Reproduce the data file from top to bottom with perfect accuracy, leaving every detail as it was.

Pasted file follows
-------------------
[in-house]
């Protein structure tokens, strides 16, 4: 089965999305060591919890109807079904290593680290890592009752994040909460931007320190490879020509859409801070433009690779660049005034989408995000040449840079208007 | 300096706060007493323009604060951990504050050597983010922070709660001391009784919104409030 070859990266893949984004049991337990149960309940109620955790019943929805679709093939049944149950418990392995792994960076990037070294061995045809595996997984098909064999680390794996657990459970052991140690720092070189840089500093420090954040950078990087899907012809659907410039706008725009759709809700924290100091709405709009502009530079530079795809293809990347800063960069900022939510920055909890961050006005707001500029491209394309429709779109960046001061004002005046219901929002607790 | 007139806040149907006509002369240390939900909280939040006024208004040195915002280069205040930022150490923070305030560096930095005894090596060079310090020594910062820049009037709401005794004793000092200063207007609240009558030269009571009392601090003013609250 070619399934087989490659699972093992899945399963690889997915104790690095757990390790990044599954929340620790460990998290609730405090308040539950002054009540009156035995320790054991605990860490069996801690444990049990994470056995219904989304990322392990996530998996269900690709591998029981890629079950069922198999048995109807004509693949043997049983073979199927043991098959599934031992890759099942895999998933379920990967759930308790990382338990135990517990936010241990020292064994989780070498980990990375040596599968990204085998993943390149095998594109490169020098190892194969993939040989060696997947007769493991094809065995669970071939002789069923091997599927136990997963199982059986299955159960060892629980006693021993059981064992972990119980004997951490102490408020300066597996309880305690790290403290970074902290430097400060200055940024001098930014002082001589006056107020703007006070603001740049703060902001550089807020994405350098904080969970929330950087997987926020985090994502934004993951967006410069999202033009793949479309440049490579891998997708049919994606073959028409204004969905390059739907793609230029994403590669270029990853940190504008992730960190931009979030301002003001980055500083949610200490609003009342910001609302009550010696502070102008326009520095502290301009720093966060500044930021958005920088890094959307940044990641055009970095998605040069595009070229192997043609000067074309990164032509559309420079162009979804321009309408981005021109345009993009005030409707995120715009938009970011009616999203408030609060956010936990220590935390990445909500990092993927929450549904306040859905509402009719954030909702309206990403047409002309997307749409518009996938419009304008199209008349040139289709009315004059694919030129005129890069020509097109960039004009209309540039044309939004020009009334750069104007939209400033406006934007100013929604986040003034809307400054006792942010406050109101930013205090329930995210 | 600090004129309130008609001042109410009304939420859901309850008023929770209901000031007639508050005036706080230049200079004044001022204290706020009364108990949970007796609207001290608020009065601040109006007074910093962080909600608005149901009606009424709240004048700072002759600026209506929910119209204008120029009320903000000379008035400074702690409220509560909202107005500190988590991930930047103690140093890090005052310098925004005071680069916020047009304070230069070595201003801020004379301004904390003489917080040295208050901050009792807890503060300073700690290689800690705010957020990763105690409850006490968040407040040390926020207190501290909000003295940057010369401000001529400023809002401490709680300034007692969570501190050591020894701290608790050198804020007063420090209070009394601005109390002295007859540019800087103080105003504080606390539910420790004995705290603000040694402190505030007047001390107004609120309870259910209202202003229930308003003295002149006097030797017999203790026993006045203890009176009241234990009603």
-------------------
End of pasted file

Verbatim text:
[in-house]
């Protein structure tokens, strides 16, 4: 089965999305060591919890109807079904290593680290890592009752994040909460931007320190490879020509859409801070433009690779660049005034989408995000040449840079208007 | 300096706060007493323009604060951990504050050597983010922070709660001391009784919104409030 070859990266893949984004049991337990149960309940109620955790019943929805679709093939049944149950418990392995792994960076990037070294061995045809595996997984098909064999680390794996657990459970052991140690720092070189840089500093420090954040950078990087899907012809659907410039706008725009759709809700924290100091709405709009502009530079530079795809293809990347800063960069900022939510920055909890961050006005707001500029491209394309429709779109960046001061004002005046219901929002607790 | 007139806040149907006509002369240390939900909280939040006024208004040195915002280069205040930022150490923070305030560096930095005894090596060079310090020594910062820049009037709401005794004793000092200063207007609240009558030269009571009392601090003013609250 070619399934087989490659699972093992899945399963690889997915104790690095757990390790990044599954929340620790460990998290609730405090308040539950002054009540009156035995320790054991605990860490069996801690444990049990994470056995219904989304990322392990996530998996269900690709591998029981890629079950069922198999048995109807004509693949043997049983073979199927043991098959599934031992890759099942895999998933379920990967759930308790990382338990135990517990936010241990020292064994989780070498980990990375040596599968990204085998993943390149095998594109490169020098190892194969993939040989060696997947007769493991094809065995669970071939002789069923091997599927136990997963199982059986299955159960060892629980006693021993059981064992972990119980004997951490102490408020300066597996309880305690790290403290970074902290430097400060200055940024001098930014002082001589006056107020703007006070603001740049703060902001550089807020994405350098904080969970929330950087997987926020985090994502934004993951967006410069999202033009793949479309440049490579891998997708049919994606073959028409204004969905390059739907793609230029994403590669270029990853940190504008992730960190931009979030301002003001980055500083949610200490609003009342910001609302009550010696502070102008326009520095502290301009720093966060500044930021958005920088890094959307940044990641055009970095998605040069595009070229192997043609000067074309990164032509559309420079162009979804321009309408981005021109345009993009005030409707995120715009938009970011009616999203408030609060956010936990220590935390990445909500990092993927929450549904306040859905509402009719954030909702309206990403047409002309997307749409518009996938419009304008199209008349040139289709009315004059694919030129005129890069020509097109960039004009209309540039044309939004020009009334750069104007939209400033406006934007100013929604986040003034809307400054006792942010406050109101930013205090329930995210 | 600090004129309130008609001042109410009304939420859901309850008023929770209901000031007639508050005036706080230049200079004044001022204290706020009364108990949970007796609207001290608020009065601040109006007074910093962080909600608005149901009606009424709240004048700072002759600026209506929910119209204008120029009320903000000379008035400074702690409220509560909202107005500190988590991930930047103690140093890090005052310098925004005071680069916020047009304070230069070595201003801020004379301004904390003489917080040295208050901050009792807890503060300073700690290689800690705010957020990763105690409850006490968040407040040390926020207190501290909000003295940057010369401000001529400023809002401490709680300034007692969570501190050591020894701290608790050198804020007063420090209070009394601005109390002295007859540019800087103080105003504080606390539910420790004995705290603000040694402190505030007047001390107004609120309870259910209202202003229930308003003295002149006097030797017999203790026993006045203890009176009241234990009603």